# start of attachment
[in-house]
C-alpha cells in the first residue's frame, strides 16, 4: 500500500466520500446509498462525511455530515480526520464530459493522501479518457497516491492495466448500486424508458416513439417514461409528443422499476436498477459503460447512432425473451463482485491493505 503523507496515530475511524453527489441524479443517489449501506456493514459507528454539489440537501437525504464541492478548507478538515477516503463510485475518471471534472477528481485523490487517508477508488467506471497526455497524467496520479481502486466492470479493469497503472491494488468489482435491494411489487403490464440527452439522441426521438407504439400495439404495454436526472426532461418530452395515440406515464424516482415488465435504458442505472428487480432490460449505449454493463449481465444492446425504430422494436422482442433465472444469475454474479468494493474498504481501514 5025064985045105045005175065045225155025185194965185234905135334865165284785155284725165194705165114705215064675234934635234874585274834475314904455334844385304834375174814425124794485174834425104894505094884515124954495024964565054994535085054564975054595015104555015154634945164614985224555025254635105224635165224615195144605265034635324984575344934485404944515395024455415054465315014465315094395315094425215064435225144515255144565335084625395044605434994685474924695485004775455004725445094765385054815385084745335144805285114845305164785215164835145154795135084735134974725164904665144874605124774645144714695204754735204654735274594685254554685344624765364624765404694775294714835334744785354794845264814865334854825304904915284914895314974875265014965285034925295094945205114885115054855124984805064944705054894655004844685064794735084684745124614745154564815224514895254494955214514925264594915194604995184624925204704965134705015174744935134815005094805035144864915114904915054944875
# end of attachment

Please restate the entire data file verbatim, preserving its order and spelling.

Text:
[in-house]
C-alpha cells in the first residue's frame, strides 16, 4: 500500500466520500446509498462525511455530515480526520464530459493522501479518457497516491492495466448500486424508458416513439417514461409528443422499476436498477459503460447512432425473451463482485491493505 503523507496515530475511524453527489441524479443517489449501506456493514459507528454539489440537501437525504464541492478548507478538515477516503463510485475518471471534472477528481485523490487517508477508488467506471497526455497524467496520479481502486466492470479493469497503472491494488468489482435491494411489487403490464440527452439522441426521438407504439400495439404495454436526472426532461418530452395515440406515464424516482415488465435504458442505472428487480432490460449505449454493463449481465444492446425504430422494436422482442433465472444469475454474479468494493474498504481501514 5025064985045105045005175065045225155025185194965185234905135334865165284785155284725165194705165114705215064675234934635234874585274834475314904455334844385304834375174814425124794485174834425104894505094884515124954495024964565054994535085054564975054595015104555015154634945164614985224555025254635105224635165224615195144605265034635324984575344934485404944515395024455415054465315014465315094395315094425215064435225144515255144565335084625395044605434994685474924695485004775455004725445094765385054815385084745335144805285114845305164785215164835145154795135084735134974725164904665144874605124774645144714695204754735204654735274594685254554685344624765364624765404694775294714835334744785354794845264814865334854825304904915284914895314974875265014965285034925295094945205114885115054855124984805064944705054894655004844685064794735084684745124614745154564815224514895254494955214514925264594915194604995184624925204704965134705015174744935134815005094805035144864915114904915054944875